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Jordan Palmer takes turn running Bengals offense

CINCINNATI -- They're the same height and almost the same weight. They have many of the same facial features. They use some of the same expressions. They play the same position.

And, for the first time, Carson and Jordan Palmer play on the same NFL team.

Carson stood on the sideline in shorts and watched his younger brother run plays during a weekend rookie camp at Paul Brown Stadium, a moment that was special for both of them. Jordan, who is 23, got to run some of the plays that his 28-year-old brother has mastered.

"It's great," Carson said, using one of their common expressions. "It's been so much fun. He's been living in our basement. We never had the chance to be on the same team because of our age difference. It's fun to be on the same team."

It goes deeper, of course.

When the Bengals signed Jordan on Jan. 30, giving him a chance to compete for the No. 3 quarterback job, two brothers who are closer than their age got a chance to do something they always wanted to do.

"It's exciting to have not only your best friend but your brother (here)," Carson said.

It's also a little eerie.

There's a striking similarity in the eyes, nose and mouth. It's hard to tell them apart by their faces when they put on helmets. They share some of the same expressions, although Carson's voice is deeper. They like to repeat a word for emphasis.

But when they walk into the locker room, they have their own challenges in mind.

Carson is entering his sixth season with the Bengals, trying to turn around a team that has slipped since its playoff appearance in 2005. Jordan is trying to get a toehold in the NFL after playing at Texas-El Paso, then getting drafted and waived by Washington last year.

Jordan doesn't want any favors.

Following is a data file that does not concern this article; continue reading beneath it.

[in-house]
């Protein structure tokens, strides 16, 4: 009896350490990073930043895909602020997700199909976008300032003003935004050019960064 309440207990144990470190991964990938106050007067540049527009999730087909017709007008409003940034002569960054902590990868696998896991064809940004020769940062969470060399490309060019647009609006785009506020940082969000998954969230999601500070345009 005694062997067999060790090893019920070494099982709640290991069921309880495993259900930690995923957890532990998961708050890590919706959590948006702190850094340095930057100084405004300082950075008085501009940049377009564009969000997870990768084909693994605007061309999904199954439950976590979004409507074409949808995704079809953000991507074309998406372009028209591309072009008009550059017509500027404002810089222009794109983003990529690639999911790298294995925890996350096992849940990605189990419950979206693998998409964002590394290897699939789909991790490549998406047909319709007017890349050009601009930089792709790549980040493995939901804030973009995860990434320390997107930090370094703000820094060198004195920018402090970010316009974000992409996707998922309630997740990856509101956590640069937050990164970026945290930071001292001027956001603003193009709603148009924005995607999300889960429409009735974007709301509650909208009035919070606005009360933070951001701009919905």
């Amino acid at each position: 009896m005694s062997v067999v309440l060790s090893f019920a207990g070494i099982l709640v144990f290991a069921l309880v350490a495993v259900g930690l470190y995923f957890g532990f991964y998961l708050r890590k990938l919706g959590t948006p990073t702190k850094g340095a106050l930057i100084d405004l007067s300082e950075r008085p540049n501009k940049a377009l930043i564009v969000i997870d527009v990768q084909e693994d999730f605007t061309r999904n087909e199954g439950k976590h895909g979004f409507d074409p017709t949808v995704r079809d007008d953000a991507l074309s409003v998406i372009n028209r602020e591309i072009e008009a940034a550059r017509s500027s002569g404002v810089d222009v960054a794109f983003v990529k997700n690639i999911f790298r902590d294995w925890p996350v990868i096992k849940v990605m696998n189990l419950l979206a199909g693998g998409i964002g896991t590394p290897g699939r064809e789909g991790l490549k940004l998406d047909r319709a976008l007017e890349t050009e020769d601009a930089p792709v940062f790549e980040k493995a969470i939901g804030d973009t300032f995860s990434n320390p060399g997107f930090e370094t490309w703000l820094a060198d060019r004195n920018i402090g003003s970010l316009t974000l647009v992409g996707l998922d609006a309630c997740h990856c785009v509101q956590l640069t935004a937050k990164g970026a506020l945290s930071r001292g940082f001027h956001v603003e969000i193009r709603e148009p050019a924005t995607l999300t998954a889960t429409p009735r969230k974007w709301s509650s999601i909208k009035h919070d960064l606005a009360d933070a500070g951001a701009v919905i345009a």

"He's his own guy, and I think that's important," coach Marvin Lewis said. "We experienced that as we evaluated him coming out for the draft a year ago. He is his own guy and wants to make his own name. You like that about him.

"He's one of the first guys here in the morning -- I guess his brother must drop him off first -- but he's here all the time. My point is that he works hard. He has that same worth ethic that his brother has, and that's good. He knows he has a tough road, and he's willing to come in here and battle for a job."

If he wins a job, he'll make a little history.

There have been dozens of sets of brothers playing in the NFL, but few such quarterbacks. The Elias Sports Bureau says no brothers have played quarterback for the same team during the Super Bowl era. Koy Detmer was on injured reserve for Philadelphia while his brother, Ty, played for the Eagles in 1997.

Although Jordan does things his way, he's borrowed from his older brother's success at Southern California and in the NFL.

"I'm very observant," Jordan said. "With him, I've always watched him and paid attention and seen how he handles things."

Their lockers are in the same corner of the room, though separated by those belonging to No. 2 quarterback Ryan Fitzpatrick and tight end Reggie Kelly. It seems appropriate that they're close, but not too close.

Jordan spent the weekend throwing to the team's draft picks, undrafted college players who signed contracts, and others invited to try to win a spot on the team.

"I'm not in much different of a boat," he said. "I'm trying to claw my way back into the league."

Copyright 2008 by The Associated Press

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